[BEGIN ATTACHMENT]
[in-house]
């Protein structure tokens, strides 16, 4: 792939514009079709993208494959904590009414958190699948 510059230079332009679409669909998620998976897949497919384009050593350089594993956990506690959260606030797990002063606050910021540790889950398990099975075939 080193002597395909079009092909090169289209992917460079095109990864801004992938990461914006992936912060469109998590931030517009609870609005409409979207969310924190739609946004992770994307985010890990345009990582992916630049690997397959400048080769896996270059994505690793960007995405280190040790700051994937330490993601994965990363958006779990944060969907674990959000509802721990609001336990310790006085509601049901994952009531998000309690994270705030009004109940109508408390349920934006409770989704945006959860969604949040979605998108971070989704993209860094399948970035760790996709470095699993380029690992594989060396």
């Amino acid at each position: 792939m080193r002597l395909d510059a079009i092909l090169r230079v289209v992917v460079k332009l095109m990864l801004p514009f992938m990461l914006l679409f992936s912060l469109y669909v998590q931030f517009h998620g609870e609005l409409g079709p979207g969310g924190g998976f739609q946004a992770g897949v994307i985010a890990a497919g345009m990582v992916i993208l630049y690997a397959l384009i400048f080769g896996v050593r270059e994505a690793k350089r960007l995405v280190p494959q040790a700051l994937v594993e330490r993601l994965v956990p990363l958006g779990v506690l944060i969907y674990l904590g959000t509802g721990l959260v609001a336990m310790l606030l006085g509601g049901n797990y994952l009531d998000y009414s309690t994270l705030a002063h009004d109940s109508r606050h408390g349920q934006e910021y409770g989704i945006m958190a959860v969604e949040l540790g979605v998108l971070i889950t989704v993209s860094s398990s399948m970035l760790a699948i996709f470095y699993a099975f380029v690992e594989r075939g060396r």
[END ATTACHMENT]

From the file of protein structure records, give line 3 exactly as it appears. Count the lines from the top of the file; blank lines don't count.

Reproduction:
């Amino acid at each position: 792939m080193r002597l395909d510059a079009i092909l090169r230079v289209v992917v460079k332009l095109m990864l801004p514009f992938m990461l914006l679409f992936s912060l469109y669909v998590q931030f517009h998620g609870e609005l409409g079709p979207g969310g924190g998976f739609q946004a992770g897949v994307i985010a890990a497919g345009m990582v992916i993208l630049y690997a397959l384009i400048f080769g896996v050593r270059e994505a690793k350089r960007l995405v280190p494959q040790a700051l994937v594993e330490r993601l994965v956990p990363l958006g779990v506690l944060i969907y674990l904590g959000t509802g721990l959260v609001a336990m310790l606030l006085g509601g049901n797990y994952l009531d998000y009414s309690t994270l705030a002063h009004d109940s109508r606050h408390g349920q934006e910021y409770g989704i945006m958190a959860v969604e949040l540790g979605v998108l971070i889950t989704v993209s860094s398990s399948m970035l760790a699948i996709f470095y699993a099975f380029v690992e594989r075939g060396r």